Shahar Peer, a Jewish tennis player traveling on her Israeli passport, was denied a visa, and the chance to play in this week’s Barclays Dubai Tennis Championships.
Peer was scheduled to play Russian Anna Chakvetadze in the first round of the tournament, a major stop on the early-season circuit that features all but one of the top-10 players.
By refusing Peer’s visa, Dubai’s lucrative tournament risks being struck from the women’s tennis calendar.
Larry Scott, chairman and chief executive of the Sony Ericsson WTA Tour, commented, “We knew it was an issue, but we made it clear that she was going to be in the draw and we wanted to be optimistic that she would get the visa…Then they waited until the 11th hour to deny it.”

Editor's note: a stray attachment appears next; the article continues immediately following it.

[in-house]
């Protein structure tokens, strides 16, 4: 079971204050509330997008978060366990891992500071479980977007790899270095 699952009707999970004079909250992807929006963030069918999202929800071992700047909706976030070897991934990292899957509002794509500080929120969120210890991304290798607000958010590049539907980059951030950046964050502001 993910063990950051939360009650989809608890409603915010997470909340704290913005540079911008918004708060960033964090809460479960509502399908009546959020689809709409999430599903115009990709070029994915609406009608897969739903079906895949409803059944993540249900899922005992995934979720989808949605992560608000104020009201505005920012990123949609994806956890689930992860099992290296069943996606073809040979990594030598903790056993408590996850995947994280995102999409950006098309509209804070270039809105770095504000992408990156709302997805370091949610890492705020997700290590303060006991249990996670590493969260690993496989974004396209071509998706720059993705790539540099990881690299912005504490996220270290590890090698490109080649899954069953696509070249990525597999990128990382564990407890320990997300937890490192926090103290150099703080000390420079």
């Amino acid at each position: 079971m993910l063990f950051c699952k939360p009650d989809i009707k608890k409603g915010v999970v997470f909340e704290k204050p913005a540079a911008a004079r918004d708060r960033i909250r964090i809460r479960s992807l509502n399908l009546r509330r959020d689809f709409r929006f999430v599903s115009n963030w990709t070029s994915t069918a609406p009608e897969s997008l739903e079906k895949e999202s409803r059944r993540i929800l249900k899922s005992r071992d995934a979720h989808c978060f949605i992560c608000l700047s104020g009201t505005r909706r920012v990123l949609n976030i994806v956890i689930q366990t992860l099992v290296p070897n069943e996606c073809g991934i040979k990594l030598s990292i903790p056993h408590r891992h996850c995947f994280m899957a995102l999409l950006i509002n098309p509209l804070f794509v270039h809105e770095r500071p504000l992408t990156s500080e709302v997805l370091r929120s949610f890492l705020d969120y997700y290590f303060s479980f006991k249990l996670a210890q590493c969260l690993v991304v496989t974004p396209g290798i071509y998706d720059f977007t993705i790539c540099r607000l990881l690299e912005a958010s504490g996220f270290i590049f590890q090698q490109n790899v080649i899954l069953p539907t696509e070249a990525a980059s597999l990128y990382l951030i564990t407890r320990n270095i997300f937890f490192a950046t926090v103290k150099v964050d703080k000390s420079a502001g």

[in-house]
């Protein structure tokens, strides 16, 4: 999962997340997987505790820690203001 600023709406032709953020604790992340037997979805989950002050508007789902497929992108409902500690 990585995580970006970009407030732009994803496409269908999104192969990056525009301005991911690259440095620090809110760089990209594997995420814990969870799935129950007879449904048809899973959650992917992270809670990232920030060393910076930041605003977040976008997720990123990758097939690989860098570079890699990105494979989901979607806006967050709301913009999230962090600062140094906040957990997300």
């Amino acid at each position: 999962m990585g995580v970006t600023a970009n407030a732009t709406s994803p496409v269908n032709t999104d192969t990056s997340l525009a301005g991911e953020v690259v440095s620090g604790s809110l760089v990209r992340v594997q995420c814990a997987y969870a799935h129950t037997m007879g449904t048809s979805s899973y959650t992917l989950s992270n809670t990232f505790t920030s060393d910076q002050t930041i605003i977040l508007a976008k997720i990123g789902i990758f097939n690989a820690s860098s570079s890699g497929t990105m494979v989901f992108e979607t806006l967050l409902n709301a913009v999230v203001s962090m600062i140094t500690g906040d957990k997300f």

Shortly after the visa refusal, there were deliberations on whether or not the tournament should be cancelled. Peer and her family called for caution because they didn’t want all the players to be harmed because of her situation.
Although next year may mean the loss of this tournament for Dubai, the tournament will continue for the other 55 players this week.
Peer’s nationality has caused her difficulties on the tennis tour before. In 2006, she and her doubles partner, Sania Mirza of India, were forced to split because of objections from Indian Muslims.
There is always going to be international conflict, and athletes caught in the middle. A New York Times article on the incident states that these athletes can’t be abandoned there when there is a choice. Tennis should finish its business in the gulf this month, and say bye-bye, Dubai. And just like that, the glitter and promise of the UAE as an emerging international sports center may have evaporated into the cool desert night.